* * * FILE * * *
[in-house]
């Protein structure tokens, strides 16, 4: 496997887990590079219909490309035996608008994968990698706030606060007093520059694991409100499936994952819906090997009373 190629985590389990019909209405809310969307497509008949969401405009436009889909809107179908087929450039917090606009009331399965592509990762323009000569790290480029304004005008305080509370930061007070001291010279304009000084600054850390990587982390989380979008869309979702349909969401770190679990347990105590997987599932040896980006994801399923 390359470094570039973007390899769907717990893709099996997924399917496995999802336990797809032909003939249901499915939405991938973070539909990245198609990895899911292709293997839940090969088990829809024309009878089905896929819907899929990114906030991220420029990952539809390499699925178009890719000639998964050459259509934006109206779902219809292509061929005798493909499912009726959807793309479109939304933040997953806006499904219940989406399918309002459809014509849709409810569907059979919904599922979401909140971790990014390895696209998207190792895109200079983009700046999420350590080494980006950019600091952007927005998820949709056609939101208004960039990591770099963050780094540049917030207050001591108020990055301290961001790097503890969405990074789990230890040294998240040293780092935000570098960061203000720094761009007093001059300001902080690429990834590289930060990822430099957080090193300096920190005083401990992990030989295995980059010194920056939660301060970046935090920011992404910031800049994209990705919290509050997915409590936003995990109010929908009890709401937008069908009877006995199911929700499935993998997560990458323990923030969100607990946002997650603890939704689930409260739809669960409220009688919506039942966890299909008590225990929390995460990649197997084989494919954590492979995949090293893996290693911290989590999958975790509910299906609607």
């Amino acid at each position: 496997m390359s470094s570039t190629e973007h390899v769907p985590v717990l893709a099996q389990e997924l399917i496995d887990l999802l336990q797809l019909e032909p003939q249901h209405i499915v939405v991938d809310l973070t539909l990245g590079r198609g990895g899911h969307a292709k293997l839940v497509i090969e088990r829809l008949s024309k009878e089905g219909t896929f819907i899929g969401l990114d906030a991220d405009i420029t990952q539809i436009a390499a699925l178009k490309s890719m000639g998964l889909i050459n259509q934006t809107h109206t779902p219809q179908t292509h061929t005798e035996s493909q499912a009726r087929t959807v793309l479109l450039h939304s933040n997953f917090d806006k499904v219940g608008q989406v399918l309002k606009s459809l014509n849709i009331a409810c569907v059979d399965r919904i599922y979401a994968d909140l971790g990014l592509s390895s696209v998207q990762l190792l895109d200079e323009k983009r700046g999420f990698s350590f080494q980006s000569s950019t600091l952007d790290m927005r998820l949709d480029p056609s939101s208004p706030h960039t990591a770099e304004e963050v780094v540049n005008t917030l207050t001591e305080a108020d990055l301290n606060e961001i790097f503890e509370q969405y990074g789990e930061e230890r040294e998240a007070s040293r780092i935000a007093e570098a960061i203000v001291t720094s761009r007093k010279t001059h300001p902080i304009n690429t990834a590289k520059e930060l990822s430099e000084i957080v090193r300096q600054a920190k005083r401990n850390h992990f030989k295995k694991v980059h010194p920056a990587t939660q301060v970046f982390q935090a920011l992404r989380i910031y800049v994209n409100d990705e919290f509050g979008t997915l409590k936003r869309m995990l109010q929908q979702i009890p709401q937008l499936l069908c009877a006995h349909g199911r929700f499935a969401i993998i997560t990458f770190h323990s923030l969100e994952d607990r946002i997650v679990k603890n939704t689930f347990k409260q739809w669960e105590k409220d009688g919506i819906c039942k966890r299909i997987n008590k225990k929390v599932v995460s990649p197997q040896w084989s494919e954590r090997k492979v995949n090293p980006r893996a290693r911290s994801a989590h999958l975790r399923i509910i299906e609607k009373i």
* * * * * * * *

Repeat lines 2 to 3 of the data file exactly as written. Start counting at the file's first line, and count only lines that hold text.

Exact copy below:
């Protein structure tokens, strides 16, 4: 496997887990590079219909490309035996608008994968990698706030606060007093520059694991409100499936994952819906090997009373 190629985590389990019909209405809310969307497509008949969401405009436009889909809107179908087929450039917090606009009331399965592509990762323009000569790290480029304004005008305080509370930061007070001291010279304009000084600054850390990587982390989380979008869309979702349909969401770190679990347990105590997987599932040896980006994801399923 390359470094570039973007390899769907717990893709099996997924399917496995999802336990797809032909003939249901499915939405991938973070539909990245198609990895899911292709293997839940090969088990829809024309009878089905896929819907899929990114906030991220420029990952539809390499699925178009890719000639998964050459259509934006109206779902219809292509061929005798493909499912009726959807793309479109939304933040997953806006499904219940989406399918309002459809014509849709409810569907059979919904599922979401909140971790990014390895696209998207190792895109200079983009700046999420350590080494980006950019600091952007927005998820949709056609939101208004960039990591770099963050780094540049917030207050001591108020990055301290961001790097503890969405990074789990230890040294998240040293780092935000570098960061203000720094761009007093001059300001902080690429990834590289930060990822430099957080090193300096920190005083401990992990030989295995980059010194920056939660301060970046935090920011992404910031800049994209990705919290509050997915409590936003995990109010929908009890709401937008069908009877006995199911929700499935993998997560990458323990923030969100607990946002997650603890939704689930409260739809669960409220009688919506039942966890299909008590225990929390995460990649197997084989494919954590492979995949090293893996290693911290989590999958975790509910299906609607």
């Amino acid at each position: 496997m390359s470094s570039t190629e973007h390899v769907p985590v717990l893709a099996q389990e997924l399917i496995d887990l999802l336990q797809l019909e032909p003939q249901h209405i499915v939405v991938d809310l973070t539909l990245g590079r198609g990895g899911h969307a292709k293997l839940v497509i090969e088990r829809l008949s024309k009878e089905g219909t896929f819907i899929g969401l990114d906030a991220d405009i420029t990952q539809i436009a390499a699925l178009k490309s890719m000639g998964l889909i050459n259509q934006t809107h109206t779902p219809q179908t292509h061929t005798e035996s493909q499912a009726r087929t959807v793309l479109l450039h939304s933040n997953f917090d806006k499904v219940g608008q989406v399918l309002k606009s459809l014509n849709i009331a409810c569907v059979d399965r919904i599922y979401a994968d909140l971790g990014l592509s390895s696209v998207q990762l190792l895109d200079e323009k983009r700046g999420f990698s350590f080494q980006s000569s950019t600091l952007d790290m927005r998820l949709d480029p056609s939101s208004p706030h960039t990591a770099e304004e963050v780094v540049n005008t917030l207050t001591e305080a108020d990055l301290n606060e961001i790097f503890e509370q969405y990074g789990e930061e230890r040294e998240a007070s040293r780092i935000a007093e570098a960061i203000v001291t720094s761009r007093k010279t001059h300001p902080i304009n690429t990834a590289k520059e930060l990822s430099e000084i957080v090193r300096q600054a920190k005083r401990n850390h992990f030989k295995k694991v980059h010194p920056a990587t939660q301060v970046f982390q935090a920011l992404r989380i910031y800049v994209n409100d990705e919290f509050g979008t997915l409590k936003r869309m995990l109010q929908q979702i009890p709401q937008l499936l069908c009877a006995h349909g199911r929700f499935a969401i993998i997560t990458f770190h323990s923030l969100e994952d607990r946002i997650v679990k603890n939704t689930f347990k409260q739809w669960e105590k409220d009688g919506i819906c039942k966890r299909i997987n008590k225990k929390v599932v995460s990649p197997q040896w084989s494919e954590r090997k492979v995949n090293p980006r893996a290693r911290s994801a989590h999958l975790r399923i509910i299906e609607k009373i």